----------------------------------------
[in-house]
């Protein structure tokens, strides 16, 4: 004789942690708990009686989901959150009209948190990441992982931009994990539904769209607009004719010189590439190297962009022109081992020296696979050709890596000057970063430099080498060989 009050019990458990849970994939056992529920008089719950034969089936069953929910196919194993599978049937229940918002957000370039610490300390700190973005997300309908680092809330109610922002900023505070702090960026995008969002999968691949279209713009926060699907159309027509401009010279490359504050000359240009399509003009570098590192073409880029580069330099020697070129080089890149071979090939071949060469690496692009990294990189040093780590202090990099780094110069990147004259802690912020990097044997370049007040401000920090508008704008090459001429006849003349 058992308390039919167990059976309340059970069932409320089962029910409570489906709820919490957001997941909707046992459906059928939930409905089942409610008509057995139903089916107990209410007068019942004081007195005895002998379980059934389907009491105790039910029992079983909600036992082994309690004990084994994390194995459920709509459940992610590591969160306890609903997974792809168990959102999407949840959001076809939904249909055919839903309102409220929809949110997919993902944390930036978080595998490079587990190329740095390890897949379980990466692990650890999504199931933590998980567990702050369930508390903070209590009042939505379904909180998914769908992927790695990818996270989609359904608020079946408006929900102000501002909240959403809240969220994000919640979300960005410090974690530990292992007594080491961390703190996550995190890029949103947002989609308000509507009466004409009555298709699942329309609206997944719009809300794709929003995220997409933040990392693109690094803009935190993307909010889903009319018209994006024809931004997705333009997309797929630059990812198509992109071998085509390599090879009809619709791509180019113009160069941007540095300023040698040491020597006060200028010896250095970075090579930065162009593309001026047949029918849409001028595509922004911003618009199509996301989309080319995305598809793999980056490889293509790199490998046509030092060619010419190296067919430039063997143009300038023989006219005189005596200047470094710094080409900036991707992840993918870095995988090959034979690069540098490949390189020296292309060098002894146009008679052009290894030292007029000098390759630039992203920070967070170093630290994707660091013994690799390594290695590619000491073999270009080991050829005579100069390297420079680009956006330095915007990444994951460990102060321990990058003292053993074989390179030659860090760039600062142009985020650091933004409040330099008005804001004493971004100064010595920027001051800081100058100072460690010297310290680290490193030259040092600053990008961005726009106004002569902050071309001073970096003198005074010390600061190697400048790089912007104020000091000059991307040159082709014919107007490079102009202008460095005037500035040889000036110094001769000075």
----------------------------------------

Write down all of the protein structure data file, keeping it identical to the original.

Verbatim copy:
[in-house]
């Protein structure tokens, strides 16, 4: 004789942690708990009686989901959150009209948190990441992982931009994990539904769209607009004719010189590439190297962009022109081992020296696979050709890596000057970063430099080498060989 009050019990458990849970994939056992529920008089719950034969089936069953929910196919194993599978049937229940918002957000370039610490300390700190973005997300309908680092809330109610922002900023505070702090960026995008969002999968691949279209713009926060699907159309027509401009010279490359504050000359240009399509003009570098590192073409880029580069330099020697070129080089890149071979090939071949060469690496692009990294990189040093780590202090990099780094110069990147004259802690912020990097044997370049007040401000920090508008704008090459001429006849003349 058992308390039919167990059976309340059970069932409320089962029910409570489906709820919490957001997941909707046992459906059928939930409905089942409610008509057995139903089916107990209410007068019942004081007195005895002998379980059934389907009491105790039910029992079983909600036992082994309690004990084994994390194995459920709509459940992610590591969160306890609903997974792809168990959102999407949840959001076809939904249909055919839903309102409220929809949110997919993902944390930036978080595998490079587990190329740095390890897949379980990466692990650890999504199931933590998980567990702050369930508390903070209590009042939505379904909180998914769908992927790695990818996270989609359904608020079946408006929900102000501002909240959403809240969220994000919640979300960005410090974690530990292992007594080491961390703190996550995190890029949103947002989609308000509507009466004409009555298709699942329309609206997944719009809300794709929003995220997409933040990392693109690094803009935190993307909010889903009319018209994006024809931004997705333009997309797929630059990812198509992109071998085509390599090879009809619709791509180019113009160069941007540095300023040698040491020597006060200028010896250095970075090579930065162009593309001026047949029918849409001028595509922004911003618009199509996301989309080319995305598809793999980056490889293509790199490998046509030092060619010419190296067919430039063997143009300038023989006219005189005596200047470094710094080409900036991707992840993918870095995988090959034979690069540098490949390189020296292309060098002894146009008679052009290894030292007029000098390759630039992203920070967070170093630290994707660091013994690799390594290695590619000491073999270009080991050829005579100069390297420079680009956006330095915007990444994951460990102060321990990058003292053993074989390179030659860090760039600062142009985020650091933004409040330099008005804001004493971004100064010595920027001051800081100058100072460690010297310290680290490193030259040092600053990008961005726009106004002569902050071309001073970096003198005074010390600061190697400048790089912007104020000091000059991307040159082709014919107007490079102009202008460095005037500035040889000036110094001769000075």